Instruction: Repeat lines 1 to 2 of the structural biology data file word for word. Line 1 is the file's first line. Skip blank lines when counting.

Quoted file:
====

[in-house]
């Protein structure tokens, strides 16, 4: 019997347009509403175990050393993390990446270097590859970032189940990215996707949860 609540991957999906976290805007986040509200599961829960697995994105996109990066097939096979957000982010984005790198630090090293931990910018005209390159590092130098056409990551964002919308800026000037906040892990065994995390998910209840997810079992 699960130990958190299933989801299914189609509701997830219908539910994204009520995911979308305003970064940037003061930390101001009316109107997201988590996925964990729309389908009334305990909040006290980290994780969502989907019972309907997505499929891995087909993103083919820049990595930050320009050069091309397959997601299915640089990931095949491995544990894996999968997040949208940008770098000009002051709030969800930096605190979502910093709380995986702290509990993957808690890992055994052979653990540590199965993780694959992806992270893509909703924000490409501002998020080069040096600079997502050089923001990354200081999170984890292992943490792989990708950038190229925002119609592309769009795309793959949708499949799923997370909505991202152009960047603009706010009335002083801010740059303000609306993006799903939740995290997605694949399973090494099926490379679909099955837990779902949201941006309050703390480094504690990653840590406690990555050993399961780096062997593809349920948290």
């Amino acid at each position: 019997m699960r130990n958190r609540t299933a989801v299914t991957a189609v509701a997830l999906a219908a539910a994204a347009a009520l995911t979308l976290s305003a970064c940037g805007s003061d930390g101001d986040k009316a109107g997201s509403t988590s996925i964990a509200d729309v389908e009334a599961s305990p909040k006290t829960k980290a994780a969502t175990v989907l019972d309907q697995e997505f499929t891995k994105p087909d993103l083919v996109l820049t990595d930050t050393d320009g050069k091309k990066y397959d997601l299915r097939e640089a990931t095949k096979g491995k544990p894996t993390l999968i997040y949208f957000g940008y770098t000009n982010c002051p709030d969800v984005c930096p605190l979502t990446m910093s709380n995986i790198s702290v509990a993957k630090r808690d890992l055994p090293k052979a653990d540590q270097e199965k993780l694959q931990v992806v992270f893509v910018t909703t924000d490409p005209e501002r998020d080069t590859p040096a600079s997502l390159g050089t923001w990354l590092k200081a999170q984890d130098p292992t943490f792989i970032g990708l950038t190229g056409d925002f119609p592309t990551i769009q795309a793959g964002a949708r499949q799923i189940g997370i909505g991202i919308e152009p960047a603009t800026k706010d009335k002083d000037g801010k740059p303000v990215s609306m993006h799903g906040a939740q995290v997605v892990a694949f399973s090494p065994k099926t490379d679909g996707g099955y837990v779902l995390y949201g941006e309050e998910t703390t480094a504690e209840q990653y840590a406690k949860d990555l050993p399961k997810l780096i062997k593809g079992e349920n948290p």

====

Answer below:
[in-house]
């Protein structure tokens, strides 16, 4: 019997347009509403175990050393993390990446270097590859970032189940990215996707949860 609540991957999906976290805007986040509200599961829960697995994105996109990066097939096979957000982010984005790198630090090293931990910018005209390159590092130098056409990551964002919308800026000037906040892990065994995390998910209840997810079992 699960130990958190299933989801299914189609509701997830219908539910994204009520995911979308305003970064940037003061930390101001009316109107997201988590996925964990729309389908009334305990909040006290980290994780969502989907019972309907997505499929891995087909993103083919820049990595930050320009050069091309397959997601299915640089990931095949491995544990894996999968997040949208940008770098000009002051709030969800930096605190979502910093709380995986702290509990993957808690890992055994052979653990540590199965993780694959992806992270893509909703924000490409501002998020080069040096600079997502050089923001990354200081999170984890292992943490792989990708950038190229925002119609592309769009795309793959949708499949799923997370909505991202152009960047603009706010009335002083801010740059303000609306993006799903939740995290997605694949399973090494099926490379679909099955837990779902949201941006309050703390480094504690990653840590406690990555050993399961780096062997593809349920948290």